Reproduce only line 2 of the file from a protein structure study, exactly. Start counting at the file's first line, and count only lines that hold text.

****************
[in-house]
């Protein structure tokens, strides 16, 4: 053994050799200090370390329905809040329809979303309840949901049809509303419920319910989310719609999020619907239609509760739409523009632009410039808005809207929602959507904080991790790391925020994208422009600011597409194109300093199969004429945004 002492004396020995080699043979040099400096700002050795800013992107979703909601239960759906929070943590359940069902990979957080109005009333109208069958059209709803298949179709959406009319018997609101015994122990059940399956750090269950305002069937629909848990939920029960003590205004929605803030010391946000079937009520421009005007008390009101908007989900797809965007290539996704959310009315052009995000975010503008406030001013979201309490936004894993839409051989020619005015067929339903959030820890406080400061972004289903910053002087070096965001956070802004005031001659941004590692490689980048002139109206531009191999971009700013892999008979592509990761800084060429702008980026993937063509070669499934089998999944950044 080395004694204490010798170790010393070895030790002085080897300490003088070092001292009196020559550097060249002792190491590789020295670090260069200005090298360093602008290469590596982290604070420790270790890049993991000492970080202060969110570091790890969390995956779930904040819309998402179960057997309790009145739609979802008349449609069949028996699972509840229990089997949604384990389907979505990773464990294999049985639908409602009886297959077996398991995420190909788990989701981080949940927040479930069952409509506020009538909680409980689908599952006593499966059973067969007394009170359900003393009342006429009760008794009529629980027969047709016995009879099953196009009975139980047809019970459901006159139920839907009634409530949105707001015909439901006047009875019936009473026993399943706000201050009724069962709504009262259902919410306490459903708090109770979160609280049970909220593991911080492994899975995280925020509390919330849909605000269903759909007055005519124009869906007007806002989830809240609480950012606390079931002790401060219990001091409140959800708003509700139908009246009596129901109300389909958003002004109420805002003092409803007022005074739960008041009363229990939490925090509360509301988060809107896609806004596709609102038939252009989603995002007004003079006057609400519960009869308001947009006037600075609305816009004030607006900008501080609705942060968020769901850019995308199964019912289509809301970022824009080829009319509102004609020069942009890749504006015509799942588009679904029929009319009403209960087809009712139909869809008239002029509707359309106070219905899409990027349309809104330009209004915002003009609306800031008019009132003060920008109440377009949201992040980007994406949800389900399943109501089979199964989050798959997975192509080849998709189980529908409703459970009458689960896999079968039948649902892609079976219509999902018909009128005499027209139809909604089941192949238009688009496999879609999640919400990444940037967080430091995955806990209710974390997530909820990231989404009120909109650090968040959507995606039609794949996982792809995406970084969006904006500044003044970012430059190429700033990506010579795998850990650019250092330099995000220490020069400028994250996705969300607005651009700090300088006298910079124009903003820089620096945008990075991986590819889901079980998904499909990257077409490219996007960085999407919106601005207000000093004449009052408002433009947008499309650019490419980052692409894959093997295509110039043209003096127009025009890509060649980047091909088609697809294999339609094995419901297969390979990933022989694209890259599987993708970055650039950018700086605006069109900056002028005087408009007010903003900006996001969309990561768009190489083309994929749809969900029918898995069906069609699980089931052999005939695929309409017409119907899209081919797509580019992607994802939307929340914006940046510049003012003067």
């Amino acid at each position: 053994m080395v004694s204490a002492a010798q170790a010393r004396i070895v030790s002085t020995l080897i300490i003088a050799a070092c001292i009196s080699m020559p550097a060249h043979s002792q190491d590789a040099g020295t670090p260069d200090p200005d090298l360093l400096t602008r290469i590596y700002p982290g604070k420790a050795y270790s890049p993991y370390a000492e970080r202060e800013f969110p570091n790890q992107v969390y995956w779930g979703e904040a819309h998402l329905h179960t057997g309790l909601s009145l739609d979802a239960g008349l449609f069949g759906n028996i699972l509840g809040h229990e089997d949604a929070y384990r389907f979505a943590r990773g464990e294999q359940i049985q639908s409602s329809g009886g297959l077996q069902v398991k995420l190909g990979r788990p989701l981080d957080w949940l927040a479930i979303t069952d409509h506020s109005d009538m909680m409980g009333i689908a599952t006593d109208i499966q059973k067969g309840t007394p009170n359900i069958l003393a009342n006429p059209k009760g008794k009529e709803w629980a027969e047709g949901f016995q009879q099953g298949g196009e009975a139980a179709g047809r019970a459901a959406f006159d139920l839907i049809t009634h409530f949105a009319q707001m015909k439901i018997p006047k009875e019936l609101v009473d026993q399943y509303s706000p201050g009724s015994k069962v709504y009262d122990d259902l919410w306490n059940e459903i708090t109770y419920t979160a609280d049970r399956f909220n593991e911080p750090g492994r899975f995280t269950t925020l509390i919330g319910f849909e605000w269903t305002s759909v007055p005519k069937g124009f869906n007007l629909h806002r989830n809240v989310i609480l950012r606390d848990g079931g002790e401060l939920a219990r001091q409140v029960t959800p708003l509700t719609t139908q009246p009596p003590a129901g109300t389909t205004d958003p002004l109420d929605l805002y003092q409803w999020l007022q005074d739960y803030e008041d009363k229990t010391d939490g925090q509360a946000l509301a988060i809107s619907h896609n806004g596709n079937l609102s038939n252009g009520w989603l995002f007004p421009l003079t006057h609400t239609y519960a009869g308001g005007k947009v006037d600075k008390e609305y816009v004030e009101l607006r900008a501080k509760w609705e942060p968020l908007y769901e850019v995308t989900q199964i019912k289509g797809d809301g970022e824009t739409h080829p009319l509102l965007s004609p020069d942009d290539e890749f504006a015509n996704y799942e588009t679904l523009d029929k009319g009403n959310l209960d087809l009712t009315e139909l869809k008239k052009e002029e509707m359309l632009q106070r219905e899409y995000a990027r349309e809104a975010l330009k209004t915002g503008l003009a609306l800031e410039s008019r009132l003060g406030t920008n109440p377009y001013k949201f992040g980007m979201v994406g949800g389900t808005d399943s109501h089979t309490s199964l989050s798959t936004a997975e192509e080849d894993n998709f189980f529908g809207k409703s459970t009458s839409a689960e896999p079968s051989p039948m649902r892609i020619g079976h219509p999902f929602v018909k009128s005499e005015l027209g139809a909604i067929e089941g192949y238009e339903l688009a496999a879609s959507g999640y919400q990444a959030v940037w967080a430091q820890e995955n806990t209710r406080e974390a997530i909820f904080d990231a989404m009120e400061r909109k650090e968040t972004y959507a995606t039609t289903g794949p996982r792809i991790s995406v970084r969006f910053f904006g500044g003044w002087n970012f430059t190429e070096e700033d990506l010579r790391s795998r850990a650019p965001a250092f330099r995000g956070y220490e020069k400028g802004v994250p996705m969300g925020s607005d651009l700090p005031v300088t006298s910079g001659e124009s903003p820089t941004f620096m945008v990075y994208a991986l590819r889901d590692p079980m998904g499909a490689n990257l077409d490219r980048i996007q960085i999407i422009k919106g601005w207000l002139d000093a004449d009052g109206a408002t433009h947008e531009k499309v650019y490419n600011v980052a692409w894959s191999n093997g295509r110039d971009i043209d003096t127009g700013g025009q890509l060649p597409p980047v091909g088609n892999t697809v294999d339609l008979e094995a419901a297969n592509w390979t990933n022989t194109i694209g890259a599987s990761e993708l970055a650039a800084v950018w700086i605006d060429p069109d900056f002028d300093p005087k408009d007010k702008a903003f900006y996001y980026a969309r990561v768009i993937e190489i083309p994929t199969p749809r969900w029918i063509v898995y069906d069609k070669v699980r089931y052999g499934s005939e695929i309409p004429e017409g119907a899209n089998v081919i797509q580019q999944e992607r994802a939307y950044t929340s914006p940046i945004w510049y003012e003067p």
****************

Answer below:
């Protein structure tokens, strides 16, 4: 053994050799200090370390329905809040329809979303309840949901049809509303419920319910989310719609999020619907239609509760739409523009632009410039808005809207929602959507904080991790790391925020994208422009600011597409194109300093199969004429945004 002492004396020995080699043979040099400096700002050795800013992107979703909601239960759906929070943590359940069902990979957080109005009333109208069958059209709803298949179709959406009319018997609101015994122990059940399956750090269950305002069937629909848990939920029960003590205004929605803030010391946000079937009520421009005007008390009101908007989900797809965007290539996704959310009315052009995000975010503008406030001013979201309490936004894993839409051989020619005015067929339903959030820890406080400061972004289903910053002087070096965001956070802004005031001659941004590692490689980048002139109206531009191999971009700013892999008979592509990761800084060429702008980026993937063509070669499934089998999944950044 080395004694204490010798170790010393070895030790002085080897300490003088070092001292009196020559550097060249002792190491590789020295670090260069200005090298360093602008290469590596982290604070420790270790890049993991000492970080202060969110570091790890969390995956779930904040819309998402179960057997309790009145739609979802008349449609069949028996699972509840229990089997949604384990389907979505990773464990294999049985639908409602009886297959077996398991995420190909788990989701981080949940927040479930069952409509506020009538909680409980689908599952006593499966059973067969007394009170359900003393009342006429009760008794009529629980027969047709016995009879099953196009009975139980047809019970459901006159139920839907009634409530949105707001015909439901006047009875019936009473026993399943706000201050009724069962709504009262259902919410306490459903708090109770979160609280049970909220593991911080492994899975995280925020509390919330849909605000269903759909007055005519124009869906007007806002989830809240609480950012606390079931002790401060219990001091409140959800708003509700139908009246009596129901109300389909958003002004109420805002003092409803007022005074739960008041009363229990939490925090509360509301988060809107896609806004596709609102038939252009989603995002007004003079006057609400519960009869308001947009006037600075609305816009004030607006900008501080609705942060968020769901850019995308199964019912289509809301970022824009080829009319509102004609020069942009890749504006015509799942588009679904029929009319009403209960087809009712139909869809008239002029509707359309106070219905899409990027349309809104330009209004915002003009609306800031008019009132003060920008109440377009949201992040980007994406949800389900399943109501089979199964989050798959997975192509080849998709189980529908409703459970009458689960896999079968039948649902892609079976219509999902018909009128005499027209139809909604089941192949238009688009496999879609999640919400990444940037967080430091995955806990209710974390997530909820990231989404009120909109650090968040959507995606039609794949996982792809995406970084969006904006500044003044970012430059190429700033990506010579795998850990650019250092330099995000220490020069400028994250996705969300607005651009700090300088006298910079124009903003820089620096945008990075991986590819889901079980998904499909990257077409490219996007960085999407919106601005207000000093004449009052408002433009947008499309650019490419980052692409894959093997295509110039043209003096127009025009890509060649980047091909088609697809294999339609094995419901297969390979990933022989694209890259599987993708970055650039950018700086605006069109900056002028005087408009007010903003900006996001969309990561768009190489083309994929749809969900029918898995069906069609699980089931052999005939695929309409017409119907899209081919797509580019992607994802939307929340914006940046510049003012003067």